How do you express yourself through fashion?
I wouldn’t consider myself a truly fashionable person, but when I do dress up, I do it because it makes me feel confident. Day-to-day, I usually go for a clean, sophisticated look, and I try to find unique pieces that still exude a confident, professional tone. In this phase of my life, I’m establishing myself in the workplace, so it’s important to me that I use fashion to enhance my presence in the workplace, while still commanding respect from my peers. I think that people will absorb what you put out for them so fashion and your personality go hand-in-hand. Because of this, I usually go for outfits that might be more simple, but impactful because that’s how I want other people to perceive me.
If you had to wear a Desi outfit for the rest of your life, which would it be? Sari, Anarkali, or Lengha
I would definitely wear a lengha! I’m a pretty practical shopper, so the first thing I check for when I pick up a new piece is if it’s comfortable to wear without needing to adjust it throughout the day - a lengha passes that test for me. The next thing I check for is if the piece is unique and will catch people’s eye. I think lenghas can be both traditional and modern so it has the dressy glam factor that I usually go for in Indian clothes.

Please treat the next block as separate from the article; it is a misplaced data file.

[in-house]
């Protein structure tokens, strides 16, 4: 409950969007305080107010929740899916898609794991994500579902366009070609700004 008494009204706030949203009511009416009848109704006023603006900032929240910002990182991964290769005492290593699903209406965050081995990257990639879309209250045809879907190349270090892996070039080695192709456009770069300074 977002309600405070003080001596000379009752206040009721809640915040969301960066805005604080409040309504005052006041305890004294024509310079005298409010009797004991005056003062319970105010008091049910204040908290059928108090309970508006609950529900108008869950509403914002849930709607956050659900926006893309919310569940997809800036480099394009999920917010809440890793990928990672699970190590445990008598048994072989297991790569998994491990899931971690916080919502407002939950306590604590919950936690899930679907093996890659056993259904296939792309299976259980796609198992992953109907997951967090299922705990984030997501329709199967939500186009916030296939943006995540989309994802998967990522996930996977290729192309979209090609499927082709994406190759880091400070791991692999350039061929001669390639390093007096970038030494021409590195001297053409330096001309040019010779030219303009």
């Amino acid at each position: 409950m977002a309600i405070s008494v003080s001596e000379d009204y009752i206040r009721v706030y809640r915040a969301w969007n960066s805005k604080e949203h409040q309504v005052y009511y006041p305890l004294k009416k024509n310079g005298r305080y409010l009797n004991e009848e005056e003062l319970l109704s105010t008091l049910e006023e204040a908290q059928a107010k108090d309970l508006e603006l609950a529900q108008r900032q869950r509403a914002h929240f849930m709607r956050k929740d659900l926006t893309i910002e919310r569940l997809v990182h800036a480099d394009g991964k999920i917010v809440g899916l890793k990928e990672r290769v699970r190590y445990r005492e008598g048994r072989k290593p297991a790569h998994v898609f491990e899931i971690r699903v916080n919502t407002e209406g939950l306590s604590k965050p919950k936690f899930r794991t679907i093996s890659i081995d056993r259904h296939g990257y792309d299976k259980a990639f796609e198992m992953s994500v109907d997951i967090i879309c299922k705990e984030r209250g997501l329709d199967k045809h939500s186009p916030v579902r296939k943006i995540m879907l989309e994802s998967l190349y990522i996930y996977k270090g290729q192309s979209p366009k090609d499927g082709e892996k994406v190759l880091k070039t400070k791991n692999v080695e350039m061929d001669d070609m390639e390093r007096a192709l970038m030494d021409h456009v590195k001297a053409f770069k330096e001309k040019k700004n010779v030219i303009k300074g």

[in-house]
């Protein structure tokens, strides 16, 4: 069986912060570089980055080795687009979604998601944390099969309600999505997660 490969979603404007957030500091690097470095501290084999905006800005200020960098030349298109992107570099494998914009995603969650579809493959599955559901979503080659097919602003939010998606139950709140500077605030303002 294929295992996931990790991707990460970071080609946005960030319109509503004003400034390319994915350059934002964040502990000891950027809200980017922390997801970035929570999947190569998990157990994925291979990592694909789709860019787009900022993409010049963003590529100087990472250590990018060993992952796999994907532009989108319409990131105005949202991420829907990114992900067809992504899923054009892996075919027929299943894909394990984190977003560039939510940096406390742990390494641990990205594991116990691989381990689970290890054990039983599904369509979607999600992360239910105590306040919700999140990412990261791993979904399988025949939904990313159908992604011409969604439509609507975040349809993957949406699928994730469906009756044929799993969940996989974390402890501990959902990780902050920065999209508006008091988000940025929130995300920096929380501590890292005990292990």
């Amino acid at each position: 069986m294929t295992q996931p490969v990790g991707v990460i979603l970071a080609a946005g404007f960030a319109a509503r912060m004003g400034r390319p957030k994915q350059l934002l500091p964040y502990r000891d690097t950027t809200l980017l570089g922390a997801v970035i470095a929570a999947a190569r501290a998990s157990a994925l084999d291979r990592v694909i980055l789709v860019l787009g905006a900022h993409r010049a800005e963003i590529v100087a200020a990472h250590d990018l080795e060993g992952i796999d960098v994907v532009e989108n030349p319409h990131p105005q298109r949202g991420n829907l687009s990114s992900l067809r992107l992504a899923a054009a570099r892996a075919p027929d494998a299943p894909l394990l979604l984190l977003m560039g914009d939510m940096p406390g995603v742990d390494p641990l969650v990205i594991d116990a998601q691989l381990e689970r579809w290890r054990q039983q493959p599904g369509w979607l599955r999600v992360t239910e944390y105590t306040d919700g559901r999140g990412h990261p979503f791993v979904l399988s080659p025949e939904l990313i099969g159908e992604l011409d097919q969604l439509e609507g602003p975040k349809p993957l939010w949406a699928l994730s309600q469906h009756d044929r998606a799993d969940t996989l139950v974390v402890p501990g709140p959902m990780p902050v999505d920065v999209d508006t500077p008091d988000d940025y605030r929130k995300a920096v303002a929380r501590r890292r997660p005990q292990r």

How did you stay connected to your culture as a brown girl growing up in America?
When I was young, my mom signed me up for every extracurricular she could think of hoping that I would identify with one of them on my own. I ended up choosing to stick with ballet dance (from age 3-18) and it quickly became my life outside school. My mom was super supportive of my ballet lessons, but as I narrowed down my extracurriculars over the years, the one class she wouldn’t let me quit was my Indian classical vocal lessons and at the time, I hated it. She and my dad forced me to practice for hours a day, on top of school and my daily ballet classes. I dreaded going to music class every week on Thursdays (to this day, I still hate Thursdays for the same reason).Even though I lived in the Bay Area with a significant South Asian population, I realized I was the only Indian girl in my ballet classes. Each week I’d beg my mom to let me quit my music lessons, but she was insistent I continue and said “this music is your only connection to our culture. You might not appreciate it now, but I hope in the future you will continue on your own and have this community for your own family." As I grew older, I did form a community of friends and family through Carnatic music that encouraged me to get more involved in the South Asian community. I went on to join a Bollywood dance team in college at UC Berkeley, probably my most defining college experience and where I met some of my best friends. While I’m still learning to appreciate Carnatic music fully, it introduced me to my cultural community and along with my ballet family, shaped me into who I am today.